SUPPORT THIS INDEPENDENT JOURNALISM
The article you’re about to read is from our reporters doing their important work — investigating, researching, and writing their stories. We want to provide informative and inspirational stories that connect you to the people, issues and opportunities within our community. Journalism requires lots of resources. Today, our business model has been interrupted by the pandemic; the vast majority of our advertisers’ businesses have been impacted. That’s why the SC Times is now turning to you for financial support. Learn more about our new Insider’s program here. Thank you.
By Lt. Mike Peters, Chief of San Clemente Police Services
Every morning when officers walk out of the San Clemente substation, they see a sprawling city of 65,000 residents against the beautiful backdrop of the Pacific Ocean. As law enforcement assignments go, San Clemente and its supportive residents are the jewel of Orange County. Deputies work diligently to answer every call for service in a timely fashion. However, in a city run as efficiently as ours, we still need help. A quote from the late 1800s from Sir Robert Peel, the father of many community policing theories found today, summarizes my thoughts –“The public are the police and the police are the public.”
The ranks of your protectors are few, so I thought I would reach out with proactive measures you can do that would help us protect and serve you in the manner you deserve.
The month of June saw a spike in vehicle burglaries. Out of 90 crimes committed, 32 were vehicle thefts. However, 16 of those 32 were out of unlocked cars. So, out of the 90 crimes, you could have helped us eliminate 17 percent by locking your vehicles.
I’d also like to talk about social media. What an incredible platform for information. We have grand plans for our Facebook page, which is administered by a few of your deputies (which is why it’s humorous at times). A couple thoughts for those of you posting to many of the San Clemente-driven accounts. Please call 911 in case of an emergency before you make a post regarding the incident. Time is critical, and we want to get there as quickly as possible. Furthermore, never assume someone else has called. The more information we have, especially contact information for someone at the scene, the better we can perform our job.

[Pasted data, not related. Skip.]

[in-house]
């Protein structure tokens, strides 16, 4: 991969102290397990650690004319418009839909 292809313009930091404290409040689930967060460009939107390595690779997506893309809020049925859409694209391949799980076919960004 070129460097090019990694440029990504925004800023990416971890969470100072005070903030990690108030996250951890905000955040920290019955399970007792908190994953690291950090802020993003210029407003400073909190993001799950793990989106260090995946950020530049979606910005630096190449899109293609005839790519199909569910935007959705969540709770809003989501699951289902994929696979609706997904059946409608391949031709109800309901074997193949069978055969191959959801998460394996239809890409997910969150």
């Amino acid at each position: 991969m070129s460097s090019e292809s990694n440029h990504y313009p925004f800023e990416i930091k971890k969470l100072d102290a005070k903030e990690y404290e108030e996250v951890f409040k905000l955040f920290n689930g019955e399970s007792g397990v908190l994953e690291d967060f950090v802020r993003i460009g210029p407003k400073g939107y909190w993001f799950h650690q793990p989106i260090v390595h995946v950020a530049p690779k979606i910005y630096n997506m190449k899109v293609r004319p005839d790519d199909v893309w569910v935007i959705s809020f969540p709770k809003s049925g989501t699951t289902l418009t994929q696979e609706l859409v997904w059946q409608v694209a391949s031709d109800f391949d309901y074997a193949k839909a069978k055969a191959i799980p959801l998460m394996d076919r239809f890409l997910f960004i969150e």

Finally, I want to touch on traffic observations I’ve made since arriving back into the city as your Chief of Police Services. I am lucky to drive a normal vehicle that can’t be recognized as a police vehicle easily. At times, I might have pulled up next to some of you and politely warned you about some traffic infraction you might be committing. Many of our streets were designed when people still drove horse-drawn buggies. Combine the tight configuration with parked cars and you have an interesting driving experience. Add the occasional individual stepping out into traffic, children at play or an animal and you can see why we post traffic regulations, a few recommendations to make us all safer. Being hands-free on the cellphone literally means hands-free—not holding it away from your face with the speaker on. Following the driver in front of you six inches from their bumper will not get you there any faster. Stay within the posted speed limits. The two or three minutes you arrive early is not worth the risk you put to everyone else. We live in a beach city, so have patience with your fellow San Clementeans. Take a deep breath and relax.
I would love to write more often, especially for our readers who don’t partake in social media and computers. Let the San Clemente Times know if this was helpful and if there are specific questions you would like addressed in the future. I am privileged to be the Chief of Police in the city I grew up in. Let me help you keep it safe for you and our future generations.
Lt. Mike Peters is a native of San Clemente and was hired as the Chief of San Clemente Police Services in May.